Passion fades. Spontaneity can get us in trouble. Constantly asking “What should we do next?” will pill a relationship like any bad sweater rubbing against your pits. Good love is boring.
One thing I really love about my fiancé is that he’s very comfortable in this kind of love. (Writer’s Note: Calling him fiancé is super weird to me and kind of sounds pompous? The word is perfectly complementary to a middle finger proving to everyone else that you’ve fallen in love. No? Anyway.) He doesn’t expect me to be his bombastic lover. He expects me to be me—sweatpants and a Pete Hamill novel with the slippers I can microwave so their lavender beans can warm my toes throughout the winter. Of course I can surprise him here or there, but he’s happy when I’m doing my thing. And he’s even happier when he’s doing his thing.
My favorite example of this happened right in the beginning of our relationship. My love language is “physical touch” and his is “acts of service.” He’d rather start my car in the morning than spoon me for hours on end. Despite that, we still cuddle. One day during a cuddle session, he rolled over to get up for the bathroom. I pouted a little bit at the blank spot on the bed and he said, “Brittany, you need to fight your own battles now.” It made me laugh; now looking back, I realized how right he was. Even if he wasn’t trying to make a point.
It isn’t anyone else’s responsibility to keep me entertained. That’s my damn prerogative! Also, it’s not my fiancé’s responsibility to give me constant romantic hedonism—we’ll leave that to The Bachelor. Grandiose declarations of love and travel and gifts should not be love’s expectation. Love’s expectation should be respect, and their time—listening, sharing stories, being quiet, supporting, making coffee for them in the morning, folding the towels, taking out the garbage. The boring stuff.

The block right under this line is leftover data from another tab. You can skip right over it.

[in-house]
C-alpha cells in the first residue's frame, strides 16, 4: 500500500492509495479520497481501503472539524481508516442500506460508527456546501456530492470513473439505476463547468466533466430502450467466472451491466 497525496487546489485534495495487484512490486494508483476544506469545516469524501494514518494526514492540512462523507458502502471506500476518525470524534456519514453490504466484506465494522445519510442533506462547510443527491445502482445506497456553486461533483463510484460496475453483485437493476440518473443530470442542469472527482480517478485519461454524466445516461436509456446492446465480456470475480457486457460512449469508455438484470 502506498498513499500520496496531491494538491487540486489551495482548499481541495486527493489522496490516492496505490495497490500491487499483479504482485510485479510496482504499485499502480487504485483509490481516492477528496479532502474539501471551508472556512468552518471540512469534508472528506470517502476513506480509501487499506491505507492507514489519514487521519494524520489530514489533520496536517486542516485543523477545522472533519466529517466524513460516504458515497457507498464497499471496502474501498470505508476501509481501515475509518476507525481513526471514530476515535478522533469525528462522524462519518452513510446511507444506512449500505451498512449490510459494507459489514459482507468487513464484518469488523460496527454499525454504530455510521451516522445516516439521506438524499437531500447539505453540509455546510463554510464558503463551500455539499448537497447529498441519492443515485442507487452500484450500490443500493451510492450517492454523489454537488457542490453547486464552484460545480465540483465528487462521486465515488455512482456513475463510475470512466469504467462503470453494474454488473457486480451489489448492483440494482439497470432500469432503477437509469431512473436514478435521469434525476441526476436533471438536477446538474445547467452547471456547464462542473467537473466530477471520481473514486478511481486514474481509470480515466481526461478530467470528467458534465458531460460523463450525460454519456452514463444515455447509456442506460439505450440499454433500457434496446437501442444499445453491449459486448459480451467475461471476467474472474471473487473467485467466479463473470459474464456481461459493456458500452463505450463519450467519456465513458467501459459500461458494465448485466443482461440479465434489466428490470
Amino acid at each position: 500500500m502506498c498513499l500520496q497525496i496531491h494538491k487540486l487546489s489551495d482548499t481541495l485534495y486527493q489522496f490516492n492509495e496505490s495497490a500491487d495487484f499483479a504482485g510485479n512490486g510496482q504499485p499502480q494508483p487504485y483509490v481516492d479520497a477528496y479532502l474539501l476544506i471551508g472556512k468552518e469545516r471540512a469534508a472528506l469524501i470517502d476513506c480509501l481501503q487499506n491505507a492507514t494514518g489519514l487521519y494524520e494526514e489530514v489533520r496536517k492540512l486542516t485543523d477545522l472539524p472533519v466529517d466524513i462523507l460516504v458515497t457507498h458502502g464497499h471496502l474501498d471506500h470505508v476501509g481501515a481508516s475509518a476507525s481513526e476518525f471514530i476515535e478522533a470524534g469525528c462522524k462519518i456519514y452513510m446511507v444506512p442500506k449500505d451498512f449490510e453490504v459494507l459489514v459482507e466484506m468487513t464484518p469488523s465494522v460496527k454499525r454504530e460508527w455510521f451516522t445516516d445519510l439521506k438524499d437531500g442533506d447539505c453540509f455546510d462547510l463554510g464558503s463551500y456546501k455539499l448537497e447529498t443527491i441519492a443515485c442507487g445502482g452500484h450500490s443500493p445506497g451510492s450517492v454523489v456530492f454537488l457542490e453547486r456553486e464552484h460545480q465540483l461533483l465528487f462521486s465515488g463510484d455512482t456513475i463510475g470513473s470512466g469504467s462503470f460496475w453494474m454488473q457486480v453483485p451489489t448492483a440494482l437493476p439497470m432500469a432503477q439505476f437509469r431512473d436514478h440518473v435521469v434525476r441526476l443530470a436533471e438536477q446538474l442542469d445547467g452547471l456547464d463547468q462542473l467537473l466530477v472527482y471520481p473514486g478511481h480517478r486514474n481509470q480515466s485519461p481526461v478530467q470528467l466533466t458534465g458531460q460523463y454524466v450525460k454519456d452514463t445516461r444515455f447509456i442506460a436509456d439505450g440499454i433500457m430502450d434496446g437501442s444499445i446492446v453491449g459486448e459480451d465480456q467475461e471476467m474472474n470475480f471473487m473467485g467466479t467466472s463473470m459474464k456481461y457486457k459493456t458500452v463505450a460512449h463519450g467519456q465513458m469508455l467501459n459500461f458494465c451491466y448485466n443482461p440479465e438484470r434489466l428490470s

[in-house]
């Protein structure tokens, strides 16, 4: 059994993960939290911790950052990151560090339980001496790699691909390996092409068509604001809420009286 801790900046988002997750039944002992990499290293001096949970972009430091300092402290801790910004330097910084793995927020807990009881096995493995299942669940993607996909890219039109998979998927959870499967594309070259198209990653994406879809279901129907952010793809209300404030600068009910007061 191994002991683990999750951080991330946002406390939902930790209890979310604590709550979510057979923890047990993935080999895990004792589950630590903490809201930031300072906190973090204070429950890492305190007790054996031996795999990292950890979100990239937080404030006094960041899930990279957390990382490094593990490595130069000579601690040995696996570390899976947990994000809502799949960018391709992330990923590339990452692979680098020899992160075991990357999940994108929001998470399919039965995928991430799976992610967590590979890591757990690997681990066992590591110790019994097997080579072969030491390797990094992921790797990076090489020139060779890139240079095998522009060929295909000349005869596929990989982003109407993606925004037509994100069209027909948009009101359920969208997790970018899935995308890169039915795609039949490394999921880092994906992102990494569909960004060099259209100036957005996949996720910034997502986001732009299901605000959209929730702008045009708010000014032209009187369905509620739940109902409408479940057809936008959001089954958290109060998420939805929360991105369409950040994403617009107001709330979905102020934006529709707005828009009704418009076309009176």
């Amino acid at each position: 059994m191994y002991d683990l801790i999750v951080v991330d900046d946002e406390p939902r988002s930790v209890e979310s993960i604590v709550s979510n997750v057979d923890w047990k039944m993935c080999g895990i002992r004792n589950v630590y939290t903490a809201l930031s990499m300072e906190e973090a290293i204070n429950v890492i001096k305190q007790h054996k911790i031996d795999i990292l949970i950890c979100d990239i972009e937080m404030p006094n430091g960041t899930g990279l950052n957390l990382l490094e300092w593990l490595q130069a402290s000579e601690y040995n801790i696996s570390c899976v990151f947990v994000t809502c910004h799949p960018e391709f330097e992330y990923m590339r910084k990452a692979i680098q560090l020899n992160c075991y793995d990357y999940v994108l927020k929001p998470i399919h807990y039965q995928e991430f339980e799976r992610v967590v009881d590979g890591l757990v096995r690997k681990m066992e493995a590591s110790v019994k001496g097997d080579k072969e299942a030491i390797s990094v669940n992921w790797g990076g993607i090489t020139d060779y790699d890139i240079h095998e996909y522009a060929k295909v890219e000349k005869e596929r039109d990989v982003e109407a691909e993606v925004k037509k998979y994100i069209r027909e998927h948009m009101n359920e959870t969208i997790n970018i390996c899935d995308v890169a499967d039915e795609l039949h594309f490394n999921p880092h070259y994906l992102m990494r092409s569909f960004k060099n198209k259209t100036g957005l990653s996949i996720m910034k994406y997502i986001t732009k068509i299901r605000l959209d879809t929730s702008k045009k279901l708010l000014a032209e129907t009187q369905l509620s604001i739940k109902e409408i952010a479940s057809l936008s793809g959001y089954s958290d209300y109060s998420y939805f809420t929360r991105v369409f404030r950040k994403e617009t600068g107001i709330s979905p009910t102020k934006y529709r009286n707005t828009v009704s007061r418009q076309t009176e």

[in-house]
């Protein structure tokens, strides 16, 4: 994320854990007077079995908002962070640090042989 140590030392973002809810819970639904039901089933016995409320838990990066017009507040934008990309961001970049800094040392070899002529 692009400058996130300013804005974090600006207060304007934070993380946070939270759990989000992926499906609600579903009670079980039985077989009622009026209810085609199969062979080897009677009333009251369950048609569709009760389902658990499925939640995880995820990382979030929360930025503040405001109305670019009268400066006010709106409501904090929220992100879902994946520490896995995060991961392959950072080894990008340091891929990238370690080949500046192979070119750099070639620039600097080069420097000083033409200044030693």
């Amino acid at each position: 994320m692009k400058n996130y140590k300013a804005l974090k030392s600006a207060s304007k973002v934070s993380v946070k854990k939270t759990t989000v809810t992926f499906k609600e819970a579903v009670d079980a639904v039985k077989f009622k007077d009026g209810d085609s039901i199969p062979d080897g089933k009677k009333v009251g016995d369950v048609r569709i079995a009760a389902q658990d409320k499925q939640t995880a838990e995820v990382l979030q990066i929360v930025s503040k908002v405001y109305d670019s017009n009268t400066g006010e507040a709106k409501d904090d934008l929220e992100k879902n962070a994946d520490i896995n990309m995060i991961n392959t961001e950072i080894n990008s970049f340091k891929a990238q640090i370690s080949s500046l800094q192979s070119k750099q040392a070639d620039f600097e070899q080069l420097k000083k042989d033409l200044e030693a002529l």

I’m not saying you can’t have any surprises in a relationship. Or to remain completely quiet. We argue. I have my opinion. He has his. We have stupid moments where we should have thought through a decision together a little differently. But we find ways to sprinkle excitement into our relationship, too. I’m not saying that’s not important.
Being boring gives the bigger moments in a relationship even more gusto. When we do decide to take a trip, we’re dazzled by what a new place gives us. We watch the world in an entirely new way together. We’re enlightened and happy, thankful to take a break from the mundane. These moments are so powerful against the gray backdrop of everyday life; travel makes us better, more grateful, closer to home.
The best kind of love is the boring kind. It has to be. It’s meant to be.
Samantha Irby wrote it best in her book, We Are Never Meeting in Real Life:
“Real love. . . . It’s not a game you don’t understand the rules of, or a test you never got the materials to study for. It never leaves you wondering . . . what you could possibly do to make it come home and stay there. It’s fucking boring, dude. I don’t walk around mired in uneasiness, waiting for the other shoe to drop. . . . This feels safe, and steadfast, and predictable. And secure. It’s boring as shit. And it’s easily the best thing I’ve ever felt.“
Brittany Chaffee is an avid storyteller, professional empath, and author. On the daily, she gets paid to strategize and create content for brands. Off work hours, it’s all about a well-lit place, warm bread, and good company. She lives in St.Paul with her baby brother cats, Rami and Monkey. Follow her on Instagram, read more about her latest book, Borderline, and (most importantly) go hug your mother.